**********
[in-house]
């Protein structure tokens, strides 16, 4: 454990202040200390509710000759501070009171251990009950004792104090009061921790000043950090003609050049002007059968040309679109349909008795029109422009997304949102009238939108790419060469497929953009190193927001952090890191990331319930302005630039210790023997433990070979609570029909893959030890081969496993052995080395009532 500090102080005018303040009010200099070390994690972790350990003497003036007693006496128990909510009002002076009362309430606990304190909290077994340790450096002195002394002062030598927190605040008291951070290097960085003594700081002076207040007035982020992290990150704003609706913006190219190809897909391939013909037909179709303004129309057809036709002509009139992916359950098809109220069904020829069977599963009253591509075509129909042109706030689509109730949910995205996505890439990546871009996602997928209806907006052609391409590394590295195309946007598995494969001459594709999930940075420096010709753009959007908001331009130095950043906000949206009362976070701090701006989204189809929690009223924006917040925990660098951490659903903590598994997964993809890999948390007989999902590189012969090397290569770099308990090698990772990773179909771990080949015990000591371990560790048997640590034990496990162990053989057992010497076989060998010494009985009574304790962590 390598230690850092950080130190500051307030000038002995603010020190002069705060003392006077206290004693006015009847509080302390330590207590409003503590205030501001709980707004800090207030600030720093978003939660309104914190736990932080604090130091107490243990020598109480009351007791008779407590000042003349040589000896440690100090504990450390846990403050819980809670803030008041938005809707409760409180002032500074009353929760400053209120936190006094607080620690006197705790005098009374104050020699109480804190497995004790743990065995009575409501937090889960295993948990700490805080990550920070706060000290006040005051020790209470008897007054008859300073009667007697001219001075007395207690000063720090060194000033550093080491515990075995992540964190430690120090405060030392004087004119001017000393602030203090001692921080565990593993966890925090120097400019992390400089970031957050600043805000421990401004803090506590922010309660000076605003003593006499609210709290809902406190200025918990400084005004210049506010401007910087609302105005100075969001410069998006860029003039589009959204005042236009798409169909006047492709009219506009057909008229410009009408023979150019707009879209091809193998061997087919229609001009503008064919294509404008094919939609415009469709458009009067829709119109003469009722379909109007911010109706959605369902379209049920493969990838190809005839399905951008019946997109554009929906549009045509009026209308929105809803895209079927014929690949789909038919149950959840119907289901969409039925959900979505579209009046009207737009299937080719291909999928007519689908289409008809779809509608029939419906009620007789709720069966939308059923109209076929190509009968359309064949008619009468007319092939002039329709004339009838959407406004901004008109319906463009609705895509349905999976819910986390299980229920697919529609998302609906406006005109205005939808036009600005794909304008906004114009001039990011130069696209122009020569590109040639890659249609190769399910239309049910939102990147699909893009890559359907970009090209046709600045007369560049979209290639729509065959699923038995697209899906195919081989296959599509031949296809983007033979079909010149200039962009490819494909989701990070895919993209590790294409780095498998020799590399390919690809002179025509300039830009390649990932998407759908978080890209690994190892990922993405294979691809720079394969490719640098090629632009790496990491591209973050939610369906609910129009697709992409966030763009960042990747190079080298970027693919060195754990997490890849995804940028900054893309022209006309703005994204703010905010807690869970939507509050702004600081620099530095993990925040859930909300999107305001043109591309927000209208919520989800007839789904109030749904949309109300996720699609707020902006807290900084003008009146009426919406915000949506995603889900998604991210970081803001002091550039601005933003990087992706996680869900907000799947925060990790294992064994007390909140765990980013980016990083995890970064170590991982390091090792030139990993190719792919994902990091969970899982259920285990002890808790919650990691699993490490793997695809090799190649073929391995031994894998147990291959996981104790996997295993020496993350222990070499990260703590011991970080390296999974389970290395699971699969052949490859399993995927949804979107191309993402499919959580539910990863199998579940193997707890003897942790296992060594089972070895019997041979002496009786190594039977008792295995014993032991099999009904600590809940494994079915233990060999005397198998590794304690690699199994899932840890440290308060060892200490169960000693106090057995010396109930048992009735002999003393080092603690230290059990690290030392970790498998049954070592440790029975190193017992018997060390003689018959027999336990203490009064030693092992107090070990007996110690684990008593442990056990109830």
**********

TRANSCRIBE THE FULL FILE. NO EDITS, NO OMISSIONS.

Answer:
[in-house]
């Protein structure tokens, strides 16, 4: 454990202040200390509710000759501070009171251990009950004792104090009061921790000043950090003609050049002007059968040309679109349909008795029109422009997304949102009238939108790419060469497929953009190193927001952090890191990331319930302005630039210790023997433990070979609570029909893959030890081969496993052995080395009532 500090102080005018303040009010200099070390994690972790350990003497003036007693006496128990909510009002002076009362309430606990304190909290077994340790450096002195002394002062030598927190605040008291951070290097960085003594700081002076207040007035982020992290990150704003609706913006190219190809897909391939013909037909179709303004129309057809036709002509009139992916359950098809109220069904020829069977599963009253591509075509129909042109706030689509109730949910995205996505890439990546871009996602997928209806907006052609391409590394590295195309946007598995494969001459594709999930940075420096010709753009959007908001331009130095950043906000949206009362976070701090701006989204189809929690009223924006917040925990660098951490659903903590598994997964993809890999948390007989999902590189012969090397290569770099308990090698990772990773179909771990080949015990000591371990560790048997640590034990496990162990053989057992010497076989060998010494009985009574304790962590 390598230690850092950080130190500051307030000038002995603010020190002069705060003392006077206290004693006015009847509080302390330590207590409003503590205030501001709980707004800090207030600030720093978003939660309104914190736990932080604090130091107490243990020598109480009351007791008779407590000042003349040589000896440690100090504990450390846990403050819980809670803030008041938005809707409760409180002032500074009353929760400053209120936190006094607080620690006197705790005098009374104050020699109480804190497995004790743990065995009575409501937090889960295993948990700490805080990550920070706060000290006040005051020790209470008897007054008859300073009667007697001219001075007395207690000063720090060194000033550093080491515990075995992540964190430690120090405060030392004087004119001017000393602030203090001692921080565990593993966890925090120097400019992390400089970031957050600043805000421990401004803090506590922010309660000076605003003593006499609210709290809902406190200025918990400084005004210049506010401007910087609302105005100075969001410069998006860029003039589009959204005042236009798409169909006047492709009219506009057909008229410009009408023979150019707009879209091809193998061997087919229609001009503008064919294509404008094919939609415009469709458009009067829709119109003469009722379909109007911010109706959605369902379209049920493969990838190809005839399905951008019946997109554009929906549009045509009026209308929105809803895209079927014929690949789909038919149950959840119907289901969409039925959900979505579209009046009207737009299937080719291909999928007519689908289409008809779809509608029939419906009620007789709720069966939308059923109209076929190509009968359309064949008619009468007319092939002039329709004339009838959407406004901004008109319906463009609705895509349905999976819910986390299980229920697919529609998302609906406006005109205005939808036009600005794909304008906004114009001039990011130069696209122009020569590109040639890659249609190769399910239309049910939102990147699909893009890559359907970009090209046709600045007369560049979209290639729509065959699923038995697209899906195919081989296959599509031949296809983007033979079909010149200039962009490819494909989701990070895919993209590790294409780095498998020799590399390919690809002179025509300039830009390649990932998407759908978080890209690994190892990922993405294979691809720079394969490719640098090629632009790496990491591209973050939610369906609910129009697709992409966030763009960042990747190079080298970027693919060195754990997490890849995804940028900054893309022209006309703005994204703010905010807690869970939507509050702004600081620099530095993990925040859930909300999107305001043109591309927000209208919520989800007839789904109030749904949309109300996720699609707020902006807290900084003008009146009426919406915000949506995603889900998604991210970081803001002091550039601005933003990087992706996680869900907000799947925060990790294992064994007390909140765990980013980016990083995890970064170590991982390091090792030139990993190719792919994902990091969970899982259920285990002890808790919650990691699993490490793997695809090799190649073929391995031994894998147990291959996981104790996997295993020496993350222990070499990260703590011991970080390296999974389970290395699971699969052949490859399993995927949804979107191309993402499919959580539910990863199998579940193997707890003897942790296992060594089972070895019997041979002496009786190594039977008792295995014993032991099999009904600590809940494994079915233990060999005397198998590794304690690699199994899932840890440290308060060892200490169960000693106090057995010396109930048992009735002999003393080092603690230290059990690290030392970790498998049954070592440790029975190193017992018997060390003689018959027999336990203490009064030693092992107090070990007996110690684990008593442990056990109830």